A group of gearheads from Down Under have apparently set a new world record for driving a car underwater, taking a specially prepped old-school Land Cruiser about 7 kilometers (approximately 4.5 miles) across the floor of Darwin Harbour.
After emerging from the briny deep, one onlooker told the team to “drive this thing straight to the pub.” It doesn’t get more Oz than that.
Things are slowly starting to normalize in the new car market as automakers regain footing after a brutal few years of supply chain disruptions and a pandemic. But while it might be getting easier to buy a new car, desirable new cars are a different story. Some dealers take reservations, some don’t, and most add thousands to the bottom line on cars like the Toyota GR Corolla and Honda Civic Type R as demand far outstrips supply. As it turns out, the situation is the same everywhere, including Australia, where Honda dealers say the Civic Type R’s first-year allocation has sold out in less than 24 hours.
After a few successful years building a trio of Toyota models (Corona, Publica, and Crown), Shinjin was forced to look elsewhere for a business partner. Toyota wanted to sell cars in China, and China forbade any company that sold products on its shores from having operations in South Korea. As expected, the government stepped in and assisted in a new deal between Toyota, Shinjin, and General Motors.
The deal was finalized in 1972 and saw Toyota sell its stake in Shinjin directly to GM. The 50-50 GM-Shinjin venture saw the latter immediately renamed to General Motors Korea. GMK was immediately the new face of GM product distribution in South Korea. Let’s embark upon a series of particular business arrangements involving Shinjin that didn’t last very long.
The California Air Resources Board (CARB) is supposed to vote on stricter rules that will ban the sale of new gasoline-powered cars by 2035 later today. But we already know what the results will be because the organization is about as mentally homogeneous as a eusocial insect colony and is strongly supported by the state government. So let’s cut to the chase and hear what California has to look forward to before seeing what kind of combustion bans are taking place in other parts of the world.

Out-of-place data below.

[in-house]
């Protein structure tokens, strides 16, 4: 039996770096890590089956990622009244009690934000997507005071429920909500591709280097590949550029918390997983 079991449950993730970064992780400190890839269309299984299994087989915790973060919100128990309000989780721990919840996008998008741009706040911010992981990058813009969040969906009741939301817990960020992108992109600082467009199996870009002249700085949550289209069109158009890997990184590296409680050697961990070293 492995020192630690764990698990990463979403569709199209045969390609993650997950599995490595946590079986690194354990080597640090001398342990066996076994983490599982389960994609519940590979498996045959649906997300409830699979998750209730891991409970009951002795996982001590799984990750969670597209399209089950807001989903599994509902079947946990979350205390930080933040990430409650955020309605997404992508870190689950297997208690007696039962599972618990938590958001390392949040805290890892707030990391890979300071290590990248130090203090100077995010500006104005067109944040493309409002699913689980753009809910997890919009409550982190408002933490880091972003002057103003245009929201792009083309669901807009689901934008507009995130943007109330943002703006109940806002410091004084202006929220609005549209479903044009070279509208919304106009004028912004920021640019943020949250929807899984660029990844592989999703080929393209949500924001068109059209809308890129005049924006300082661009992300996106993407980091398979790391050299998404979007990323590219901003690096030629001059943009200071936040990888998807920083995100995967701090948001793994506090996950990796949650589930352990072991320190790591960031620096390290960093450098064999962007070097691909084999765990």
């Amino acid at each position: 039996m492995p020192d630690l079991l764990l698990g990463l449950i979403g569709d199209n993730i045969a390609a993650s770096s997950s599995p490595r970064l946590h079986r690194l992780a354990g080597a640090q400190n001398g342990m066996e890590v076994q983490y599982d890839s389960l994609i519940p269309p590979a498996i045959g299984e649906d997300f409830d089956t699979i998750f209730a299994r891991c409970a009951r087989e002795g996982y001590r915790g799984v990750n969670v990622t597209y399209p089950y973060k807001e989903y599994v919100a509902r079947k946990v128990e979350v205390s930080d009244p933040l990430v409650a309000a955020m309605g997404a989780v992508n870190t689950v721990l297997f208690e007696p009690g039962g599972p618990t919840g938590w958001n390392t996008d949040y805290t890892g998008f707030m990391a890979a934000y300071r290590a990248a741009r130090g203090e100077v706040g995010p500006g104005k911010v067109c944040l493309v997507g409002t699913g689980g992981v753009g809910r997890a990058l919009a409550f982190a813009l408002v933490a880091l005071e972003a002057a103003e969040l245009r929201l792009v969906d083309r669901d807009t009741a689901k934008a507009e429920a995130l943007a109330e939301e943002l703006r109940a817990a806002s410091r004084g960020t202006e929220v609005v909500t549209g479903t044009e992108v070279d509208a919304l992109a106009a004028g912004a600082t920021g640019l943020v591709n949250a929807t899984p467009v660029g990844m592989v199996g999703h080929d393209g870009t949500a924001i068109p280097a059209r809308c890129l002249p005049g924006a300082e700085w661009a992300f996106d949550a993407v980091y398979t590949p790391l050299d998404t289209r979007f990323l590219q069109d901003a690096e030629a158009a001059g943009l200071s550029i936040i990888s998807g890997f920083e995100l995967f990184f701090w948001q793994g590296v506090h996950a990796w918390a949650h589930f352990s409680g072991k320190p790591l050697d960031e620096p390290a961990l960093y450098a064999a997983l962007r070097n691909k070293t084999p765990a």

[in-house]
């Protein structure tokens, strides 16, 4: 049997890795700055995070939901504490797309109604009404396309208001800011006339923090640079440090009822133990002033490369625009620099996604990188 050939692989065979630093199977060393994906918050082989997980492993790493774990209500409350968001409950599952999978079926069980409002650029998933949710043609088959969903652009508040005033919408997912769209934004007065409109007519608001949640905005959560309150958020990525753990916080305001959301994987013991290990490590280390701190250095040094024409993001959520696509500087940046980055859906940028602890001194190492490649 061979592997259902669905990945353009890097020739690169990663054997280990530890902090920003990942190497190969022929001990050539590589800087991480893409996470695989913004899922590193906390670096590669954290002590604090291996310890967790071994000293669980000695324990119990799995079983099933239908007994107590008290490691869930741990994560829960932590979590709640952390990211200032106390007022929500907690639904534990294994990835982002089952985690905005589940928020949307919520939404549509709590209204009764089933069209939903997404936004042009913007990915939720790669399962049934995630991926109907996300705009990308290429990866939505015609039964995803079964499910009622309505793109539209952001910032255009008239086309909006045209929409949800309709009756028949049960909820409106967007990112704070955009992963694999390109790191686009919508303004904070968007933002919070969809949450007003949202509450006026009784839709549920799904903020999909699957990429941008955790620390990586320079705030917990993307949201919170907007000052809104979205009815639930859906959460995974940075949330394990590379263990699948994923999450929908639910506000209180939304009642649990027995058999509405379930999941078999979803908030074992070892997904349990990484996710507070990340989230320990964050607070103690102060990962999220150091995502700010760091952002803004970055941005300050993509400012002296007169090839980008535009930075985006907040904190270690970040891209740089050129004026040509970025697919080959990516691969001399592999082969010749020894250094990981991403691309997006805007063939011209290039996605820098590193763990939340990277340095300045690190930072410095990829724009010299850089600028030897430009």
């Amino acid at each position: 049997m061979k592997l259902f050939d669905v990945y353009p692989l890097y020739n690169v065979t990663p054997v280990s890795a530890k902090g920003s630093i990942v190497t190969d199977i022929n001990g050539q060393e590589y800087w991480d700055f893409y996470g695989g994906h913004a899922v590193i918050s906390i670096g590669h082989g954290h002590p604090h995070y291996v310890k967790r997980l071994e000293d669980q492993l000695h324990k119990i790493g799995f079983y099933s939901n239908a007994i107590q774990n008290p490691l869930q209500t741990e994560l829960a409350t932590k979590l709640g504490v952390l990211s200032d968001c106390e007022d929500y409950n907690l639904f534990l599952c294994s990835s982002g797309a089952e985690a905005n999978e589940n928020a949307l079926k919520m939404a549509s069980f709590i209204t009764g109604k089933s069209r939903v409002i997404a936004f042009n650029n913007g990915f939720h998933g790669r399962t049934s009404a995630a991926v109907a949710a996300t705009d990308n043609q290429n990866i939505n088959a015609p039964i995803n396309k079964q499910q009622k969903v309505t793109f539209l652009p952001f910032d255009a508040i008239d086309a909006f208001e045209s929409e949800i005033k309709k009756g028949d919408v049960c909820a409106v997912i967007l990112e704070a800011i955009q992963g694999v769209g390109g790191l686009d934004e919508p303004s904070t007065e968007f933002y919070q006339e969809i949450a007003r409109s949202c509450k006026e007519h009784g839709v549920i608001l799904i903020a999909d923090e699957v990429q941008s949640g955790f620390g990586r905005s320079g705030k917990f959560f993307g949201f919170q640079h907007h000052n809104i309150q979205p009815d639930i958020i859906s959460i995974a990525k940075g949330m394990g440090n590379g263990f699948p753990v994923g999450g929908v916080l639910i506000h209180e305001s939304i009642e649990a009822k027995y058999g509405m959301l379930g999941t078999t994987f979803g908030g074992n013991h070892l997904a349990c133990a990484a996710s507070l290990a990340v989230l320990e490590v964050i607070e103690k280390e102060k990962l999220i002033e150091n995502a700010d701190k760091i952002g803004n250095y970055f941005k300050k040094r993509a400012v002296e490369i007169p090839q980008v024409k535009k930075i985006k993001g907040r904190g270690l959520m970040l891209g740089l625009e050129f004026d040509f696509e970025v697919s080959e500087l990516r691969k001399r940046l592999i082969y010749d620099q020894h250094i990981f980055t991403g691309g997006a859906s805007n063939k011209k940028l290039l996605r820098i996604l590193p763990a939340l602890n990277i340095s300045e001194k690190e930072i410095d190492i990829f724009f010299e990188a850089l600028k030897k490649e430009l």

With supply lines being of particular importance these days, truckers are leveraging their role to encourage government to see things their way. Canada’s Freedom Convoy reached Ottawa on Friday to demand officials end pandemic-related restrictions it believes are wreaking havoc on the economy and the protests have yet to stop.
While this all started with U.S. and Canadian truckers urging the government to abandon border restrictions that forced all drivers to be vaccinated and confirmed as COVID free (starting January 15th) or be forced to quarantine for 14 days, activists are now asking Ottawa to abandon all mandates or prepare itself for worsening disruptions to already ailing supply chains. They’ve since been joined by Australian truckers, who have formed the ‘Convoy to Canberra’ for similar reasons. Future demonstrations are also being prepared for the United States.
We finish up our Rare Rides Icons coverage of the AMC Matador today by spending some time abroad. The Matador maintained a few different passports as it donned new branding and nameplates for its various international adventures. And unlike many domestic cars of the period, AMC saw sales success when its midsize arrived in other markets.
Subaru hasn’t sold the WRX as a wagon since 2015. While fans have been clamoring for its return ever since, the automaker’s willingness to play along hasn’t gotten much further than its Viziv concept vehicles.
But that doesn’t mean other markets have to do without. The manufacturer is currently prepping the 2022 WRX Sportwagon for the Australian market. Though it’s difficult to be broken up about it being trapped in the land down under, considering it’s going to be offered exclusively with a continuously variable transmission (CVT).
There’s still quite a bit of bad blood between General Motors and the now-defunct Holden brand’s Australian dealers, with the retailers seeking compensation for the automaker’s February pull-out.
As that saga plays out, GM announced that it will remain in the Aussie market, offering right-hand-drive specialty models grouped under the new GMSV brand. The brand officially rolls out in the fourth quarter of this year, with a former partner once again handling the conversions of select models for a country that drives on the wrong side of the road.